LONG BEACH, Calif. — Truck manufacturers at ACT Expo generally agreed with their projections from a year ago that the natural-gas, heavy-duty truck market would reach 10% by 2020.
“I think as more data begins to materialize, the comfort level [with natural gas] increases,” said Robert Carrick, manager of natural-gas sales for Freightliner Trucks.
He said here on a May 6 ACT Expo heavy-duty panel that shippers’ push to use more alternative fuels “is going to accelerate the market adoption of natural gas.”
“What we’re trying to communicate to our customers [about natural gas] is don’t wait,” said Andrew Douglas, national sales manager for Kenworth Truck Co.
But while trucks’ fuel mileage generally is similar to diesel in the “high 5s to low 6s” mpg, there is about a 10% fuel degradation penalty in using spark-ignited nat-gas engines, Douglas said.
“I think we’ve seen enough feedback on the [Cummins Westport] natural-gas engine and enough positive results indicating that it has been very well-accepted,” said Charles Cook, marketing manager of vocational products for Peterbilt Motors Co.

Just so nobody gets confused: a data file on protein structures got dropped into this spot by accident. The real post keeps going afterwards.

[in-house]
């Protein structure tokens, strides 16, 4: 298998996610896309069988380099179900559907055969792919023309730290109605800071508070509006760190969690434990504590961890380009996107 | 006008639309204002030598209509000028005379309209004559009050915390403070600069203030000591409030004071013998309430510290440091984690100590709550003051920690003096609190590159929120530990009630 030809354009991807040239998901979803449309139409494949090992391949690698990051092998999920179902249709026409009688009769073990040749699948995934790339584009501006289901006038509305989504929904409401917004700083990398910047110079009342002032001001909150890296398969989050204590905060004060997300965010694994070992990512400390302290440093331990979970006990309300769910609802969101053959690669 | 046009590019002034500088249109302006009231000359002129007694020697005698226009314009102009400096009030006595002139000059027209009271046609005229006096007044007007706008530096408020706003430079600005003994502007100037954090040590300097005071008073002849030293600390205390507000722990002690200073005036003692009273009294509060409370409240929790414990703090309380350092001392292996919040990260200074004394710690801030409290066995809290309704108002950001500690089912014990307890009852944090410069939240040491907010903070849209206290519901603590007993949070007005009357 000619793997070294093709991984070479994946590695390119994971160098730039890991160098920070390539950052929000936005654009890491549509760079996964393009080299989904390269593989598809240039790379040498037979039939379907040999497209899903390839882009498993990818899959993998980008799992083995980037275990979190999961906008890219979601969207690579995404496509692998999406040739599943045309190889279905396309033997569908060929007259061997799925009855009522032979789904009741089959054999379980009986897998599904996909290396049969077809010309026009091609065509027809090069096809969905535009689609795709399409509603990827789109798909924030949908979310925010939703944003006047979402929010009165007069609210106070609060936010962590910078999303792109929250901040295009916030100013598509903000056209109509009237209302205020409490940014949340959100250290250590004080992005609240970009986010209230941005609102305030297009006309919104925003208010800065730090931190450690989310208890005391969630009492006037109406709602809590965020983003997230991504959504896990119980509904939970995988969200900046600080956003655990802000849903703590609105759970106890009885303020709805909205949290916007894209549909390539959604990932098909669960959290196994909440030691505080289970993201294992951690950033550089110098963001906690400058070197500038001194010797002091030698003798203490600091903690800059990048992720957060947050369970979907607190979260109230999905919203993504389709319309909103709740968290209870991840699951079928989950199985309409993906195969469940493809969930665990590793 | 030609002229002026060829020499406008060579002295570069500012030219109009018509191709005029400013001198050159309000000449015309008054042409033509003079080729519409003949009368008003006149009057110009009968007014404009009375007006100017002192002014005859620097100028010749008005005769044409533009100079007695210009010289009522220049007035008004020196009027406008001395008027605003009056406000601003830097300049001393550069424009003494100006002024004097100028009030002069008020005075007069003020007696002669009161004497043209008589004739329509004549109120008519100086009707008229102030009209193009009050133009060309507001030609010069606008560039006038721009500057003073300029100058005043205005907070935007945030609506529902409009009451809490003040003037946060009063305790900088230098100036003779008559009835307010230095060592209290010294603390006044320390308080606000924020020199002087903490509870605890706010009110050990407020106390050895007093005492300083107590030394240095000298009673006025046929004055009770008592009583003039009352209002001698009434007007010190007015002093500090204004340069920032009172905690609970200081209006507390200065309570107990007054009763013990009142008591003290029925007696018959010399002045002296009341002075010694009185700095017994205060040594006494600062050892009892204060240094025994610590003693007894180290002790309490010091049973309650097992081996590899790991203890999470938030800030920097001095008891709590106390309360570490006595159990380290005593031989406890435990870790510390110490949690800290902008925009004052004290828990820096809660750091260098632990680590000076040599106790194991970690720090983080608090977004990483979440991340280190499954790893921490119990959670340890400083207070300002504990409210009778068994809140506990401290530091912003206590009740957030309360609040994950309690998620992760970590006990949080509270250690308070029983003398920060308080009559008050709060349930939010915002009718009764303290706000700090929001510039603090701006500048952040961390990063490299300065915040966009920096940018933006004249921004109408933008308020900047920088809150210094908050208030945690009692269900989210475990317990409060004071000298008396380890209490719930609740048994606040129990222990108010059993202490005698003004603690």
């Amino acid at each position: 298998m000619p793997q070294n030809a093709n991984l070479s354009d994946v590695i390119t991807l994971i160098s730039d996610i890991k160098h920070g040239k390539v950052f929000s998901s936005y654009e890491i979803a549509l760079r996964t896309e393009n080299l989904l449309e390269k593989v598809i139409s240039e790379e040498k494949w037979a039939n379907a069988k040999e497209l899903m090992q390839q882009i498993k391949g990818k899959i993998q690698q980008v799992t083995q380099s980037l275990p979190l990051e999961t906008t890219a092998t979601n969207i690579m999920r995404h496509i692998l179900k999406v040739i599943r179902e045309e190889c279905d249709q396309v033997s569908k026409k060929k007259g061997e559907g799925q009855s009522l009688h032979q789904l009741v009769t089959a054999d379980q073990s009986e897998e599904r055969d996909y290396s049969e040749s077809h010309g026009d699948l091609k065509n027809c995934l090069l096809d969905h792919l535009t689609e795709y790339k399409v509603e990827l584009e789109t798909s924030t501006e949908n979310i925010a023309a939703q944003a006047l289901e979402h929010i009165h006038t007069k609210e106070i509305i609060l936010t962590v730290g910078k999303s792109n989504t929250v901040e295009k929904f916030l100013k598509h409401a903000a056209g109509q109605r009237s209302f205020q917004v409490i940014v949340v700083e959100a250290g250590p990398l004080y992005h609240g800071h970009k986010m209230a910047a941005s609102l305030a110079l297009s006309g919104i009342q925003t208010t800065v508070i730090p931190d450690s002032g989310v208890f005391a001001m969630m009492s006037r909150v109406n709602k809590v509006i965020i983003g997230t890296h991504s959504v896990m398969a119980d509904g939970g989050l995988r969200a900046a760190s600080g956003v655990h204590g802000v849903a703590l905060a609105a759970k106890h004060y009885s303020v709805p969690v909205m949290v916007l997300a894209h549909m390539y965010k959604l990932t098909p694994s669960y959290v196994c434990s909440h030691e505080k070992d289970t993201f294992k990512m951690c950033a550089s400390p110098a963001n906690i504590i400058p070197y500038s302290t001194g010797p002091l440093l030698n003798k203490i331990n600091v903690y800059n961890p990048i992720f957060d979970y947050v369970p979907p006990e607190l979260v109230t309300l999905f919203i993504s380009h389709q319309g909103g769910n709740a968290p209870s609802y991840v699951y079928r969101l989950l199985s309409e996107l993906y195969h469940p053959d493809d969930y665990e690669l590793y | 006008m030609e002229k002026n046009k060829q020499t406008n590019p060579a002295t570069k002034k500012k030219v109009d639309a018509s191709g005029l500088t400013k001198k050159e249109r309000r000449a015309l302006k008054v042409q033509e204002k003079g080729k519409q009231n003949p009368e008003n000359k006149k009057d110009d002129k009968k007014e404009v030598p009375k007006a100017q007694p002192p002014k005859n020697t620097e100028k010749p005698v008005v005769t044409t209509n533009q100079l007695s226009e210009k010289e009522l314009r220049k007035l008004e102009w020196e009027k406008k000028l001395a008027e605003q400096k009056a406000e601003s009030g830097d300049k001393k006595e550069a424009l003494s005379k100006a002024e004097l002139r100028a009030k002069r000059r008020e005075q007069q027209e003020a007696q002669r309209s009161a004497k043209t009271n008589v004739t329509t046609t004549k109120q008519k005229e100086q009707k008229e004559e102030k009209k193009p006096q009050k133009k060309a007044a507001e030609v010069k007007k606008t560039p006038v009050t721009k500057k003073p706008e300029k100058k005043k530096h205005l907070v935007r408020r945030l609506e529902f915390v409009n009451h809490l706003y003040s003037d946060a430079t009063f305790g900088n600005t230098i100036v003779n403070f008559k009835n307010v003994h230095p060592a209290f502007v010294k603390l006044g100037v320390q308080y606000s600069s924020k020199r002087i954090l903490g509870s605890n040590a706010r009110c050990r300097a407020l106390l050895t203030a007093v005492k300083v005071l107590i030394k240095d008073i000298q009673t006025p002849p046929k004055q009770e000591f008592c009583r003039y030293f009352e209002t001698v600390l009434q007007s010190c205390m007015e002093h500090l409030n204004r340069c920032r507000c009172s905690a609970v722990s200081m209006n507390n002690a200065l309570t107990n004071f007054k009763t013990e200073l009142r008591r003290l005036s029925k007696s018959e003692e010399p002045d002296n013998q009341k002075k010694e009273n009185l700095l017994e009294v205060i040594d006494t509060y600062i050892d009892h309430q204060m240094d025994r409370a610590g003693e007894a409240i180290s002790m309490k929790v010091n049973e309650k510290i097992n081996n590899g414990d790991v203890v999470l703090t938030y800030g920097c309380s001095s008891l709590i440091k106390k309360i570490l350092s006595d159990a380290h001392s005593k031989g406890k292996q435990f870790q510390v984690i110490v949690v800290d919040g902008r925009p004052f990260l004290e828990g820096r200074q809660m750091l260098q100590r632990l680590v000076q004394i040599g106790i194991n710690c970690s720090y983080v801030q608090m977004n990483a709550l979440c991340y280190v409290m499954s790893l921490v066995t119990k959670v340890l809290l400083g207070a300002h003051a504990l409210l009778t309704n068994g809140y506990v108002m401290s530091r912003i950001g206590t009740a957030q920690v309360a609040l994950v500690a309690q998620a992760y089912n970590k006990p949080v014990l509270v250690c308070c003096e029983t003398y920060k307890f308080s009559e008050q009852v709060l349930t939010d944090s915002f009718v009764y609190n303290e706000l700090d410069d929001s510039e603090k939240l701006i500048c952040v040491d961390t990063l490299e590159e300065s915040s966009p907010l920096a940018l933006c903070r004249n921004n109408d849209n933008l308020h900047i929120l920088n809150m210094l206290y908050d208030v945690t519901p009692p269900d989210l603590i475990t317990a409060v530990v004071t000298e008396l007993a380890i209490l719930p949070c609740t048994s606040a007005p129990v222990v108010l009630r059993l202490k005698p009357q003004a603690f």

Panelists’ percentage projections for CNG versus LNG varied, with some putting it at near 50-50 by 2020. Others, including Freightliner’s Carrick, projected that CNG would be a higher percentage in its use.
“Once [fleets’] homework is done, it looks like the longhaul is going to be a good use for LNG,” said Frank Bio, Volvo Trucks’ director of sales development for alternate fuels, who noted Volvo’s release of its 13-liter nat-gas engine is scheduled for late 2015.
Roy Horton, powertrain product marketing manager for Mack Trucks, told Transport Topics after the session that Mack’s natural-gas sales “have met our expectations and then some. . . . Having said that, it’s still a niche product in the marketplace.”
For more information, see the May 12 issue of Transport Topics.